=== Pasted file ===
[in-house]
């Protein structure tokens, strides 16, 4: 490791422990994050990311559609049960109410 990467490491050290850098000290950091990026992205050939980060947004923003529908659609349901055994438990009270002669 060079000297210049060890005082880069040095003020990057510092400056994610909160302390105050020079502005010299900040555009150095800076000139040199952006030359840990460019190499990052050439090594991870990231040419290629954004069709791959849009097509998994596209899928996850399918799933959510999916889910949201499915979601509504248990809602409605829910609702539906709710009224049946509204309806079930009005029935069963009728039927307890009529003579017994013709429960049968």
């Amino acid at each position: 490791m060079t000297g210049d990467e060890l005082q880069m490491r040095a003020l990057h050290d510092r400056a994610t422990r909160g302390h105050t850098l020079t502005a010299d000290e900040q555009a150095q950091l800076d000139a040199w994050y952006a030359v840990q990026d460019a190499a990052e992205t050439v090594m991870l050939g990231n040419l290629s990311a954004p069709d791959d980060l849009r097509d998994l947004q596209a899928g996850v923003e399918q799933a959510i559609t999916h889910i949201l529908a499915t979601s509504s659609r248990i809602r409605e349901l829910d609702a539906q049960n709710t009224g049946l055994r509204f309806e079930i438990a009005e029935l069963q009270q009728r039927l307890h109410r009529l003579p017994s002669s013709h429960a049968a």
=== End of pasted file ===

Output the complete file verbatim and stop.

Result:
[in-house]
């Protein structure tokens, strides 16, 4: 490791422990994050990311559609049960109410 990467490491050290850098000290950091990026992205050939980060947004923003529908659609349901055994438990009270002669 060079000297210049060890005082880069040095003020990057510092400056994610909160302390105050020079502005010299900040555009150095800076000139040199952006030359840990460019190499990052050439090594991870990231040419290629954004069709791959849009097509998994596209899928996850399918799933959510999916889910949201499915979601509504248990809602409605829910609702539906709710009224049946509204309806079930009005029935069963009728039927307890009529003579017994013709429960049968």
């Amino acid at each position: 490791m060079t000297g210049d990467e060890l005082q880069m490491r040095a003020l990057h050290d510092r400056a994610t422990r909160g302390h105050t850098l020079t502005a010299d000290e900040q555009a150095q950091l800076d000139a040199w994050y952006a030359v840990q990026d460019a190499a990052e992205t050439v090594m991870l050939g990231n040419l290629s990311a954004p069709d791959d980060l849009r097509d998994l947004q596209a899928g996850v923003e399918q799933a959510i559609t999916h889910i949201l529908a499915t979601s509504s659609r248990i809602r409605e349901l829910d609702a539906q049960n709710t009224g049946l055994r509204f309806e079930i438990a009005e029935l069963q009270q009728r039927l307890h109410r009529l003579p017994s002669s013709h429960a049968a």